Toronto classical ensemble Euphonia is all about bringing an informal, fun vibe to its concerts at Lula Lounge. But at its third concert there on Monday night, what impressed me the most was their risk-taking.
Founding conductor Simon Capet had chosen three pieces from the heart of the 18th century repertoire: Mozart’s Symphony No. 29, a Concerto for Flute by C.P.E. Bach and Joseph Haydn’s Symphony No. 6.
None of these works offers any latitude for mistakes or poor balance, yet Capet had reduced his forces down to the strictest minimum.
Having 13 players perform a Mozart symphony, for example, is like installing a shiny black kitchen countertop and expecting it not to show every bread crumb and sugar crystal.
But these young, energetic musicians did remarkably well, filling the space with moments of musical brilliance, and a clear committment to the score.
And things got better from there.
Soloist Christopher Lee was magnificent in the virtuosic C.P.E. Bach concerto, and brought the house down with a second-movement cadenza that slipped into a slinky-jazz duet with double-bass before returning back to the 18th century.
It would be weird to applaud a cadenza in a formal concert hall, but the gesture felt entirely appropriate at Lula.
And by the time the musicians got to the evening-closing Haydn symphony, the ensemble had truly found its bearings, doing full justice to a sparkling score.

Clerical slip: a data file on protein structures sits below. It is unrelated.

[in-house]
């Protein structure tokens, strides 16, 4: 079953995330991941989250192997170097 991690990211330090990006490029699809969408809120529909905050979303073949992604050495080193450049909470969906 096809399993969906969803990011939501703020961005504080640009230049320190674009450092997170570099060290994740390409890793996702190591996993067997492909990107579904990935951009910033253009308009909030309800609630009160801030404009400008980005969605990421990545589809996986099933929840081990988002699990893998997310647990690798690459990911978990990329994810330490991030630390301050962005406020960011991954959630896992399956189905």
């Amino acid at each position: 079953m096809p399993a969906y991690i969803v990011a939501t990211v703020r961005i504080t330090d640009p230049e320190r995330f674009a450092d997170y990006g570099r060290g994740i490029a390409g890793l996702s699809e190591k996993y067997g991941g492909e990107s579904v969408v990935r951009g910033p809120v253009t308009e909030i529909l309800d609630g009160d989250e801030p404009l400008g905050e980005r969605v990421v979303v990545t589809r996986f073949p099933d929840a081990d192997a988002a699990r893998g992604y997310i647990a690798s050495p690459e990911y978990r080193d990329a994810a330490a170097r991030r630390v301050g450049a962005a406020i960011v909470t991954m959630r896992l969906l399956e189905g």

At the start of the concert, Capet pointed out to the full house that this was the size of space in which the original audiences would have heard these works — intimate surroundings that helped connect ears and music with particular directness.
At the same time, the musicians were not merely anonymous faces on a distant stage, but people dressed in everyday clothes playing standing up on the dancefloor, in the middle of the action.
The youthful Lula Lounge audience was able to order dinner, sip their drinks, have dessert and coffee without missing a beat.
Clearly, Euphonia is on the right track. With a bit more work on honing their string sound and some judicious use of theatrical lighting to brighten up the concert space, this group will not just be the newest classical band in Toronto, but has the potential to develop into its hottest, too.